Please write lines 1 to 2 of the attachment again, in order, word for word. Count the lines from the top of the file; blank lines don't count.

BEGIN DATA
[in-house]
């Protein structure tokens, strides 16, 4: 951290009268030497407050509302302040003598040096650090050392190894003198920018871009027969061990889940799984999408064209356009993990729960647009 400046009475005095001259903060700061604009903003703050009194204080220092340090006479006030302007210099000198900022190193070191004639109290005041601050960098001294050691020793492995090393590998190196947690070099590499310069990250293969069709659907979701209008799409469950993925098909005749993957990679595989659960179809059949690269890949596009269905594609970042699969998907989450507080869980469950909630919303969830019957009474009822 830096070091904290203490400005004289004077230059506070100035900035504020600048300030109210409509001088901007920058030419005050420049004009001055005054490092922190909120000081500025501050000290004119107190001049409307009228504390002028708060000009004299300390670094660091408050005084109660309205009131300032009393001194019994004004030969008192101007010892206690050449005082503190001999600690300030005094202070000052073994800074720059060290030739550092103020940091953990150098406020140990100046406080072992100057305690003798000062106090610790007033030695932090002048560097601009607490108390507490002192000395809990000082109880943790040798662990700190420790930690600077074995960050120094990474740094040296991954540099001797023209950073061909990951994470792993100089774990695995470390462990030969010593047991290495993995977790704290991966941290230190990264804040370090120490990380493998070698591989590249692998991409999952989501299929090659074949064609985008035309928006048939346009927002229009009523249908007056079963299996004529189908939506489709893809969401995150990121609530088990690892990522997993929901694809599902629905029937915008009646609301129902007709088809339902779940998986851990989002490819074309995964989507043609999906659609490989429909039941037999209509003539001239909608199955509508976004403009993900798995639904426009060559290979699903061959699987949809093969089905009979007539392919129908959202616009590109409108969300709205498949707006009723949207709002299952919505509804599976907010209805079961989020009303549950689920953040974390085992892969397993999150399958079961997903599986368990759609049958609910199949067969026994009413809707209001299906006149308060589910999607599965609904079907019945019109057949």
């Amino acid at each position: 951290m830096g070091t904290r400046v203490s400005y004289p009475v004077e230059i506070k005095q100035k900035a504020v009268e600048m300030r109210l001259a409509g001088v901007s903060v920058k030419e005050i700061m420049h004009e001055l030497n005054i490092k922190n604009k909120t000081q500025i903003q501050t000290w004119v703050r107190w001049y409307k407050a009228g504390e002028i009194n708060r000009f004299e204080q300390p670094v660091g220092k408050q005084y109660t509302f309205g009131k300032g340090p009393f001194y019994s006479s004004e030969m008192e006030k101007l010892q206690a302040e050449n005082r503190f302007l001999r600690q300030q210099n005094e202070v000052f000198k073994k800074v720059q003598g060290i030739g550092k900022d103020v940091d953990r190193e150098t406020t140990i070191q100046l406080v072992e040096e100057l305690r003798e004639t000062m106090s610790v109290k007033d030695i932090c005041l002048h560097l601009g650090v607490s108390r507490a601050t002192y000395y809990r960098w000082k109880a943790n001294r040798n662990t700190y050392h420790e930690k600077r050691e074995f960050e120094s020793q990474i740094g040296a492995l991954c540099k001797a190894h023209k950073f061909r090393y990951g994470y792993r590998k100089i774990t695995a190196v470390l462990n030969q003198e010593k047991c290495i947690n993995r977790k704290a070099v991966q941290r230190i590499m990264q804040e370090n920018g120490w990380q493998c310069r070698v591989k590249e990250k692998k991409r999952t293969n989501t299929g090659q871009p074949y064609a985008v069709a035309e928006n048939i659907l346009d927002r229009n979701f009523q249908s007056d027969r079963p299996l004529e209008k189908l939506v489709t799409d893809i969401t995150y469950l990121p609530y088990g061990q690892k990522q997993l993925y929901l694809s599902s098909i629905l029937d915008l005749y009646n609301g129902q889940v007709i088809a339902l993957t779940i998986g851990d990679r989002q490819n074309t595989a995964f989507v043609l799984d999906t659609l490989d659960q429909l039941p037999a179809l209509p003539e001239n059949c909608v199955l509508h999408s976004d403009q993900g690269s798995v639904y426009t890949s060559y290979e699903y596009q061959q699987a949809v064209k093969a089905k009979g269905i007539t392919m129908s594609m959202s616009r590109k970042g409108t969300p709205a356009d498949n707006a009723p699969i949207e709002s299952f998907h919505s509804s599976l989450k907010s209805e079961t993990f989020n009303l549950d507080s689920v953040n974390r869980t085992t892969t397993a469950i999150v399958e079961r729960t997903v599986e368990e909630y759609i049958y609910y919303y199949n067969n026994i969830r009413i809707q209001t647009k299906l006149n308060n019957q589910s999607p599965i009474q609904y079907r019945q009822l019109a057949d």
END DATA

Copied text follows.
[in-house]
């Protein structure tokens, strides 16, 4: 951290009268030497407050509302302040003598040096650090050392190894003198920018871009027969061990889940799984999408064209356009993990729960647009 400046009475005095001259903060700061604009903003703050009194204080220092340090006479006030302007210099000198900022190193070191004639109290005041601050960098001294050691020793492995090393590998190196947690070099590499310069990250293969069709659907979701209008799409469950993925098909005749993957990679595989659960179809059949690269890949596009269905594609970042699969998907989450507080869980469950909630919303969830019957009474009822 830096070091904290203490400005004289004077230059506070100035900035504020600048300030109210409509001088901007920058030419005050420049004009001055005054490092922190909120000081500025501050000290004119107190001049409307009228504390002028708060000009004299300390670094660091408050005084109660309205009131300032009393001194019994004004030969008192101007010892206690050449005082503190001999600690300030005094202070000052073994800074720059060290030739550092103020940091953990150098406020140990100046406080072992100057305690003798000062106090610790007033030695932090002048560097601009607490108390507490002192000395809990000082109880943790040798662990700190420790930690600077074995960050120094990474740094040296991954540099001797023209950073061909990951994470792993100089774990695995470390462990030969010593047991290495993995977790704290991966941290230190990264804040370090120490990380493998070698591989590249692998991409999952989501299929090659074949064609985008035309928006048939346009927002229009009523249908007056079963299996004529189908939506489709893809969401995150990121609530088990690892990522997993929901694809599902629905029937915008009646609301129902007709088809339902779940998986851990989002490819074309995964989507043609999906659609490989429909039941037999209509003539001239909608199955509508976004403009993900798995639904426009060559290979699903061959699987949809093969089905009979007539392919129908959202616009590109409108969300709205498949707006009723949207709002299952919505509804599976907010209805079961989020009303549950689920953040974390085992892969397993999150399958079961997903599986368990759609049958609910199949067969026994009413809707209001299906006149308060589910999607599965609904079907019945019109057949």